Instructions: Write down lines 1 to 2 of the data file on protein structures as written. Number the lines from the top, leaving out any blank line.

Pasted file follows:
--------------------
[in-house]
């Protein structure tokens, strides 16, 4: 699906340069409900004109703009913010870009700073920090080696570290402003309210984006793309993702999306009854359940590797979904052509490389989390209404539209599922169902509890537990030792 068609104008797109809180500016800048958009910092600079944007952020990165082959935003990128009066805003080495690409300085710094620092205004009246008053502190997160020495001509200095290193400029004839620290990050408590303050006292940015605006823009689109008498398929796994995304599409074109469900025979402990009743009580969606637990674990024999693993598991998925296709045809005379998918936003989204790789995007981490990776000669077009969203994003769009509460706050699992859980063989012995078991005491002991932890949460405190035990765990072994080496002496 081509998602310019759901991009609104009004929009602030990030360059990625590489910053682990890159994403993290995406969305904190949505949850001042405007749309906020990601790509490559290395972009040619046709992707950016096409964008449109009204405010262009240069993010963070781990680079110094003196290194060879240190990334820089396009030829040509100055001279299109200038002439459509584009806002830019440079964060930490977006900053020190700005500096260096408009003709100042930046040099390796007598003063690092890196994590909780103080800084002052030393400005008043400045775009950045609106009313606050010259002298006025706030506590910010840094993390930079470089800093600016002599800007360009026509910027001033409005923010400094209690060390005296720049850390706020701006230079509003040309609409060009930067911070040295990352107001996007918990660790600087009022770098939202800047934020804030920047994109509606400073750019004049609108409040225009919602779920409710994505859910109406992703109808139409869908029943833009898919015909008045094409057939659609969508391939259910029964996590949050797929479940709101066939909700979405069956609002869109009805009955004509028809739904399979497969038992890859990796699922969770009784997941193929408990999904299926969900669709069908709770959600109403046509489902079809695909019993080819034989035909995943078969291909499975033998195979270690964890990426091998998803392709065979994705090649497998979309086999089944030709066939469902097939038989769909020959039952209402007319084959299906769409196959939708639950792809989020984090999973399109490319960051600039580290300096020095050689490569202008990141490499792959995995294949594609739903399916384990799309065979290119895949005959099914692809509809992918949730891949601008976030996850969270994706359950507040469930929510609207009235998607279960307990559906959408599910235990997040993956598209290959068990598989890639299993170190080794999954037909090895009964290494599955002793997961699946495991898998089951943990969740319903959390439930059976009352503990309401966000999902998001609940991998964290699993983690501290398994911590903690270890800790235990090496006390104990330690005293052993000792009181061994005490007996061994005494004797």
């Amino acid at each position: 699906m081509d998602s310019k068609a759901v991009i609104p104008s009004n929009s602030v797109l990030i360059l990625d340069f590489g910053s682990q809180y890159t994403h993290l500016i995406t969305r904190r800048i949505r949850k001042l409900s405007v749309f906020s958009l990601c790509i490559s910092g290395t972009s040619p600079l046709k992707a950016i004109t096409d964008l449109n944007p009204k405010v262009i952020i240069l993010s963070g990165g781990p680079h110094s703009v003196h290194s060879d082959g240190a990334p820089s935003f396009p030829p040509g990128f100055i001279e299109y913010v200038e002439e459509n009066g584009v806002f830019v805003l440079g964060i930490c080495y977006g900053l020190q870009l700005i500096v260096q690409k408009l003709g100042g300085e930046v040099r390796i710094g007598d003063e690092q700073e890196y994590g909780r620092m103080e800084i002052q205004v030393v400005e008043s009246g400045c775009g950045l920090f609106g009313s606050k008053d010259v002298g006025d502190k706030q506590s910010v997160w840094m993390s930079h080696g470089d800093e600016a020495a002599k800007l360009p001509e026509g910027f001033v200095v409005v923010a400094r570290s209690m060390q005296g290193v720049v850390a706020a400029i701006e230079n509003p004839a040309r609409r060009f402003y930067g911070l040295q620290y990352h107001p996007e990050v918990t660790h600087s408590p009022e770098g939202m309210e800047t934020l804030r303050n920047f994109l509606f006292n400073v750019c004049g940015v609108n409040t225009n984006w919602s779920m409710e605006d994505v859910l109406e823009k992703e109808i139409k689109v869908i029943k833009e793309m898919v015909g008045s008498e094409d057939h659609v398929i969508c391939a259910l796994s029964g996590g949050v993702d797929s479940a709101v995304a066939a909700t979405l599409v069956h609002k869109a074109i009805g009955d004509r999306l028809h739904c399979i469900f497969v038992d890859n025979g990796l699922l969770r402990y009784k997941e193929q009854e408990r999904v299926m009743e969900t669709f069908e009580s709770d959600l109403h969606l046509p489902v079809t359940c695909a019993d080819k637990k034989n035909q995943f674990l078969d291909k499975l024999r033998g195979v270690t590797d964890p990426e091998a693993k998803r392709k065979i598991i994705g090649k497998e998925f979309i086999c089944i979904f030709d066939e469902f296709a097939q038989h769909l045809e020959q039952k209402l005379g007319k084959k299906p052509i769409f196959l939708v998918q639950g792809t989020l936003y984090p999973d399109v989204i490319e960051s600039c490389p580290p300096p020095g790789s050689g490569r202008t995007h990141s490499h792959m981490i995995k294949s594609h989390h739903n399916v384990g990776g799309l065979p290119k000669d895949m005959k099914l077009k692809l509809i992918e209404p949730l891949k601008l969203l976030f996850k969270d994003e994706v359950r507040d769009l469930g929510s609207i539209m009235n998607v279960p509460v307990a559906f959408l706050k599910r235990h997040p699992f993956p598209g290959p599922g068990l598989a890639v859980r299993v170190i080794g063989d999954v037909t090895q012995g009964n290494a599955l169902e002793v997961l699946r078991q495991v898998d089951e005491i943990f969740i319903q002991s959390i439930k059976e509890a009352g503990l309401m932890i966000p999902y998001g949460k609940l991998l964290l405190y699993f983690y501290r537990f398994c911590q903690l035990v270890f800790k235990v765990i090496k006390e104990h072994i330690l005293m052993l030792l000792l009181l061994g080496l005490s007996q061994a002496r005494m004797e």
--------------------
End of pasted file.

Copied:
[in-house]
């Protein structure tokens, strides 16, 4: 699906340069409900004109703009913010870009700073920090080696570290402003309210984006793309993702999306009854359940590797979904052509490389989390209404539209599922169902509890537990030792 068609104008797109809180500016800048958009910092600079944007952020990165082959935003990128009066805003080495690409300085710094620092205004009246008053502190997160020495001509200095290193400029004839620290990050408590303050006292940015605006823009689109008498398929796994995304599409074109469900025979402990009743009580969606637990674990024999693993598991998925296709045809005379998918936003989204790789995007981490990776000669077009969203994003769009509460706050699992859980063989012995078991005491002991932890949460405190035990765990072994080496002496 081509998602310019759901991009609104009004929009602030990030360059990625590489910053682990890159994403993290995406969305904190949505949850001042405007749309906020990601790509490559290395972009040619046709992707950016096409964008449109009204405010262009240069993010963070781990680079110094003196290194060879240190990334820089396009030829040509100055001279299109200038002439459509584009806002830019440079964060930490977006900053020190700005500096260096408009003709100042930046040099390796007598003063690092890196994590909780103080800084002052030393400005008043400045775009950045609106009313606050010259002298006025706030506590910010840094993390930079470089800093600016002599800007360009026509910027001033409005923010400094209690060390005296720049850390706020701006230079509003040309609409060009930067911070040295990352107001996007918990660790600087009022770098939202800047934020804030920047994109509606400073750019004049609108409040225009919602779920409710994505859910109406992703109808139409869908029943833009898919015909008045094409057939659609969508391939259910029964996590949050797929479940709101066939909700979405069956609002869109009805009955004509028809739904399979497969038992890859990796699922969770009784997941193929408990999904299926969900669709069908709770959600109403046509489902079809695909019993080819034989035909995943078969291909499975033998195979270690964890990426091998998803392709065979994705090649497998979309086999089944030709066939469902097939038989769909020959039952209402007319084959299906769409196959939708639950792809989020984090999973399109490319960051600039580290300096020095050689490569202008990141490499792959995995294949594609739903399916384990799309065979290119895949005959099914692809509809992918949730891949601008976030996850969270994706359950507040469930929510609207009235998607279960307990559906959408599910235990997040993956598209290959068990598989890639299993170190080794999954037909090895009964290494599955002793997961699946495991898998089951943990969740319903959390439930059976009352503990309401966000999902998001609940991998964290699993983690501290398994911590903690270890800790235990090496006390104990330690005293052993000792009181061994005490007996061994005494004797």